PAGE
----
Assessment of contaminant concentrations in sediments, fish and mussels sampled from the North Atlantic and European regional seas within the ICON project
|Author(s)||Robinson Craig D.1, Webster Lynda1, Martinez-Gomez Concepcion2, Burgeot Thierry3, Gubbins Matthew J.1, Thain John E.4, Vethaak A. Dick5, 6, McIntosh Alistair D.1, Hylland Ketil7|
|Affiliation(s)||1 : Marine Scotland Sci, Marine Lab, 375 Victoria Rd, Aberdeen AB11 9DB, Scotland.
2 : Oceanog Ctr Murcia, IEO, Varadero 1,POB 22, Murcia 30740, Spain.
3 : IFREMER, Lab Ecotoxicol, Rue Ile Yeu,BP 21105, F-44311 Nantes 03, France.
4 : Cefas, Weymouth Lab, Barrack Rd, Weymouth DT4 8UB, Dorset, England.
5 : Deltares, Marine & Coastal Syst, POB 177, NL-2600 MH Delft, Netherlands.
6 : Vrije Univ Amsterdam, Inst Environm Studies, Boelelaan 1087, NL-1081 HV Amsterdam, Netherlands.
7 : Univ Oslo, Dept Biosci, POB 1066, N-0316 Oslo, Norway.
|Source||Marine Environmental Research (0141-1136) (Elsevier Sci Ltd), 2017-03 , Vol. 124 , P. 21-31|
|WOS© Times Cited||27|
|Note||The ICON Project (the trans-European research project on field studies related to a large-scale sampling and monitoring|
|Keyword(s)||Integrated assessment, ICES, North Atlantic, North Sea, Baltic Sea, Mediterranean Sea, Polycyclic aromatic hydrocarbons (PAHs), Polychlorinated biphenyls (PCBs), Trace metals, Environmental monitoring|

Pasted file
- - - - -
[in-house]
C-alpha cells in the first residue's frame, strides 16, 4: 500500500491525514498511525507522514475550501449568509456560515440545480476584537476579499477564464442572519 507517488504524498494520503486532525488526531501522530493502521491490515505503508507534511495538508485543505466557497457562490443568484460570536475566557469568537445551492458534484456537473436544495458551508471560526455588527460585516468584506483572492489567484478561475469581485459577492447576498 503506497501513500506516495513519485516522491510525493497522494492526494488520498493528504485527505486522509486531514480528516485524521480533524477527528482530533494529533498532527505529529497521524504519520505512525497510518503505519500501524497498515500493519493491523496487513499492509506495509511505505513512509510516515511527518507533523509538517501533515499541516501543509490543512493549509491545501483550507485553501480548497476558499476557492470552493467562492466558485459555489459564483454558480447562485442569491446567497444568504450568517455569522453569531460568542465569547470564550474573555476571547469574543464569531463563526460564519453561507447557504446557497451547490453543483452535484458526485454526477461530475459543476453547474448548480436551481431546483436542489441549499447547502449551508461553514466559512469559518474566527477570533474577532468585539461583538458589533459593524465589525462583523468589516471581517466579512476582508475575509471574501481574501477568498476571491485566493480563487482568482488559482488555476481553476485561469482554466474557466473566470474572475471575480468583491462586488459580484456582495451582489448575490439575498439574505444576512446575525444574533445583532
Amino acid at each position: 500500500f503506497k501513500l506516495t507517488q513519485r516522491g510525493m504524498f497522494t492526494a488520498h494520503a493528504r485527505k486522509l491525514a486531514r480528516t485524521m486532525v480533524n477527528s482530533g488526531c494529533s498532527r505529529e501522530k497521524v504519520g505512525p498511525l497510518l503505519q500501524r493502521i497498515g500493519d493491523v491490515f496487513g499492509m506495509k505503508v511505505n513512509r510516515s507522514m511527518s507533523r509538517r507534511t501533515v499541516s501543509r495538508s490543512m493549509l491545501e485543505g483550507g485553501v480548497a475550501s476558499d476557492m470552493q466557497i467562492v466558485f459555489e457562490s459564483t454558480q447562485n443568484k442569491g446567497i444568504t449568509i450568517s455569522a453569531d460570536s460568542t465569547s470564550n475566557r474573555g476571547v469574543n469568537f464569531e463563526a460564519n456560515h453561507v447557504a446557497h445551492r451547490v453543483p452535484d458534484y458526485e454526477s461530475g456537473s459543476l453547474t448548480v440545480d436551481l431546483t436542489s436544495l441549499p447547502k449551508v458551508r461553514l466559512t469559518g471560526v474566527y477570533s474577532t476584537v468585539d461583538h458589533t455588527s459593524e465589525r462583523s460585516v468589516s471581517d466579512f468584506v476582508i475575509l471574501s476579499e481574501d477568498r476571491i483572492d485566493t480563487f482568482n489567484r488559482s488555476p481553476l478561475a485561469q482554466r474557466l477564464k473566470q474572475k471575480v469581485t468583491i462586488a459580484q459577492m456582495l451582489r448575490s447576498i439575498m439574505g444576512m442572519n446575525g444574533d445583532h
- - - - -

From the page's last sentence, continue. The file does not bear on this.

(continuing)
|Abstract||Understanding the status of contaminants in the marine environment is a requirement of European Union Directives and the Regional Seas Conventions, so that measures to reduce pollution can be identified and their efficacy assessed. The international ICON workshop (Hylland et al., in this issue) was developed in order to test an integrated approach to assessing both contaminant concentrations and their effects. This paper describes and assesses the concentrations of trace metals, polycyclic aromatic hydrocarbons, and polychlorinated biphenyls in sediments, mussels, and fish collected from estuarine, coastal and offshore waters from Iceland to the Mediterranean Sea. For organic contaminants, concentrations progressively increased from Iceland, to the offshore North Sea, to the coastal seas, and were highest in estuaries. Metals had a more complex distribution, reflecting local anthropogenic inputs, natural sources and hydrological conditions. Use of internationally recognised assessment criteria indicated that at no site were concentrations of all contaminants at background and that concentrations of some contaminants were of significant concern in all areas, except the central North Sea.|